Chimeric antigen receptor-modified T-cell therapies continue to demonstrate promising signs of efficacy for patients with hematologic malignancies, including those with acute lymphoblastic leukemia and non-Hodgkin lymphoma.
Stephan Grupp, MD, PhD
Chimeric antigen receptor (CAR)-modified T-cell therapies continue to demonstrate promising signs of efficacy for patients with hematologic malignancies, including those with acute lymphoblastic leukemia (ALL) and non-Hodgkin lymphoma (NHL), according to data from several early phase trials.
For patients with ALL, CD19-targeted CAR-modified T-cells have demonstrated complete response (CR) rates ranging from 90% to 100%.1,2 Additionally, for those with NHL, the CR rates are approximately 60% for patients treated with anti—CD19 CAR T cell therapies.4,5 Moreover, studies are beginning to identify effective management techniques for cytokine release syndrome (CRS), which is an indicator of effectiveness for this class of medication.
There are currently a number of therapies in development, including CTL019, which is furthest along in development and has received a breakthrough therapy designation from that FDA for its potential as a treatment for pediatric and adult patients with relapsed/refractory ALL. This therapy has been assessed across numerous settings, including ALL, NHL, and multiple myeloma.In a phase II study exploring CTL019,1 which is being developed by the University of Pennsylvania and Novartis, 59 patients with CD19-positive ALL received treatment with the modified T-cells at a median 4.3x106 cells/kg over 1 to 3 days. One week prior to treatment with CTL019, a majority of patients received lymphodepleting chemotherapy.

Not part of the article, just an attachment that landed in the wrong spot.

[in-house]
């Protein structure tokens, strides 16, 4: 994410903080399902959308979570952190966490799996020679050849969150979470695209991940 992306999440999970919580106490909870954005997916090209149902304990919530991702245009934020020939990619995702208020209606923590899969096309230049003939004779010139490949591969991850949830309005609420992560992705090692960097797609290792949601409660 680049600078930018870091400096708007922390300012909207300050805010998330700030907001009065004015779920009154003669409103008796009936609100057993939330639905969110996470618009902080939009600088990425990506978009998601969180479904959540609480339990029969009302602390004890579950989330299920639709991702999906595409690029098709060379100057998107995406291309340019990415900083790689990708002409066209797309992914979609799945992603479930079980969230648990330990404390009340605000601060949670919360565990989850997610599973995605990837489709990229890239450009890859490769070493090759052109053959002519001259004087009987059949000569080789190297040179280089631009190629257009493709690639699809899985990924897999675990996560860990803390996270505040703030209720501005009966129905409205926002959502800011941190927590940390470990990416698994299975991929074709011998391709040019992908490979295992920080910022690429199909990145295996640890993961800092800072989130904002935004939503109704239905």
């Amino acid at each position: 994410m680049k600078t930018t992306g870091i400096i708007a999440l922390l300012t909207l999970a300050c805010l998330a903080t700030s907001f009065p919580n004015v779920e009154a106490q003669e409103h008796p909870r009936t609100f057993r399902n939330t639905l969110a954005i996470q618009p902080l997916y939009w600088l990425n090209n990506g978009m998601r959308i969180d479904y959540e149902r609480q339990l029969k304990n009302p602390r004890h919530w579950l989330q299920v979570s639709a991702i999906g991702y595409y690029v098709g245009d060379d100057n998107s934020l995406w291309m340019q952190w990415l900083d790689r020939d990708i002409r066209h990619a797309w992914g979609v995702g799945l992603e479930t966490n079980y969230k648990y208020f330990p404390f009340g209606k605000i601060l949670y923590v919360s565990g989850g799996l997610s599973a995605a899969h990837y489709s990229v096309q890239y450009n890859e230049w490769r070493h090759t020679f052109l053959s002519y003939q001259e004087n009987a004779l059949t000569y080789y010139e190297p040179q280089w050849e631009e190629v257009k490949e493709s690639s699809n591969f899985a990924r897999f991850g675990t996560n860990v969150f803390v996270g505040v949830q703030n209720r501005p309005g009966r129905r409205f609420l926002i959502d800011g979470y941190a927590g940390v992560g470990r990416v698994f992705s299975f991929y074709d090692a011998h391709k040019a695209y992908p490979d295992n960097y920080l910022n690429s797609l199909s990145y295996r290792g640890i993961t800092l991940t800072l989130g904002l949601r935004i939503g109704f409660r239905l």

In this study, CTL019 demonstrated a 93% CR rate in pediatric patients with relapsed/refractory ALL. After a median follow-up of 12 months, 79% of patients enrolled in the trial remained alive. Additionally, the relapse-free survival rate was 76% and 55% at 6 and 12 months, respectively.
Of those who responded, 6 went on to receive subsequent stem cell transplantation and 18 patients remained in CR for more than 1 year. There were no relapses past the 1-year mark.
“This clinical trial of CTL019 is the largest study of a CAR-T therapy in pediatric patients with relapsed or refractory acute lymphoblastic leukemia, and it is helping us better understand the therapy's potential to achieve durable responses in this patient population,” said lead investigator Stephan Grupp, MD, PhD, the Yetta Deitch Novotny Professor of Pediatrics at the Perelman School of Medicine at the University of Pennsylvania.